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NTSB: Roy Halladay's plane maneuvered at low altitude before crash

By
Daniel Uria
An investigator from the National Transportation Safety Board said witnesses reported seeing Roy Halladay's plane flying at low altitudes before the plane crash that killed the former MLB star on Tuesday. File Photo by Bill Greenblatt/UPI
An investigator from the National Transportation Safety Board said witnesses reported seeing Roy Halladay's plane flying at low altitudes before the plane crash that killed the former MLB star on Tuesday. File Photo by Bill Greenblatt/UPI | License Photo

Nov. 8 (UPI) -- Witnesses reported Roy Halladay's plane was flying at low altitude prior to the crash that killed the former MLB star, a federal crash investigator said Wednesday.

Noreen Price, the National Transportation Safety Board investigator in charge of the case, said witnesses reported seeing Halladay's ICON A5 light sport amphibious plane flying low before it crashed off the coast of Florida in the Gulf of Mexico at around noon on Tuesday.

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"Generally, a lot of witnesses have said that the plane was maneuvering at low altitude," she said.

Price also said she had not seen video published by TMZ which appears to show the aircraft performing a series of low dives and other maneuvers before the crash. She called for the person who captured the footage to present it directly to the board.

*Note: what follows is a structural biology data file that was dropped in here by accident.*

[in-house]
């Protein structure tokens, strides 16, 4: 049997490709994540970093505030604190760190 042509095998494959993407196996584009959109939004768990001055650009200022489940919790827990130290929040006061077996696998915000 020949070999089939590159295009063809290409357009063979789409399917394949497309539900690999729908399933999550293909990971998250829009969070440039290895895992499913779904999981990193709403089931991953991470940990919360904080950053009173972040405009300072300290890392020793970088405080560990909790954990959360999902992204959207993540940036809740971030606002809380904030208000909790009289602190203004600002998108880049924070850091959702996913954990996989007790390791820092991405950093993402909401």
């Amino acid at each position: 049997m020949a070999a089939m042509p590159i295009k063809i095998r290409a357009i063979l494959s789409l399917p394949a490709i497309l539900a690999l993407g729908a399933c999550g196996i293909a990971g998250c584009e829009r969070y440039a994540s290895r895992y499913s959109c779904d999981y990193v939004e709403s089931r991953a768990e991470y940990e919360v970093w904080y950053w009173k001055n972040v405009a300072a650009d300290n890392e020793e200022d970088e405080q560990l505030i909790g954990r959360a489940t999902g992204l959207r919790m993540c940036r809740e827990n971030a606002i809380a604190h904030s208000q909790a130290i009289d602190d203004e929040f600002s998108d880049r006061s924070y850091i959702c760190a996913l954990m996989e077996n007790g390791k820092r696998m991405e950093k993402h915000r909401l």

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"I encourage that person to reach out to us and directly give us that data, I'm sure it would help the investigation, she said.

Price said the plane was found upside down in 4 feet of water facing south after what appeared to be a high-energy impact.

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"It looked like a high-energy impact, but all the pieces were there," she said.

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She added it may take one or two years for the NTSB to complete its final federal report.

Halladay was a certified private pilot since 2013, the same year he retired from baseball following a career that included two Cy Young Awards. He had recorded about 700 flight hours in his log book.

Two data recorders from the plane were recovered at the scene and likely would've recorded GPS location, performance, air speed and altitude, among other data, Price said.

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She added no voice recorder was found and it appeared that no mayday call was made.

Halladay was the only passenger in the two-person aircraft, which was a 2018 model given to Haladay by ICON.

ICON released a statement offering condolences to Halladay's family and offering to support the investigation.

"We were devastated to learn that former MLB pitcher Roy Halladay died today in an accident involving an ICON A5 in the Gulf of Mexico," the company said. "We have gotten to know Roy and his family in recent months, and he was a great advocate and friend of ours."

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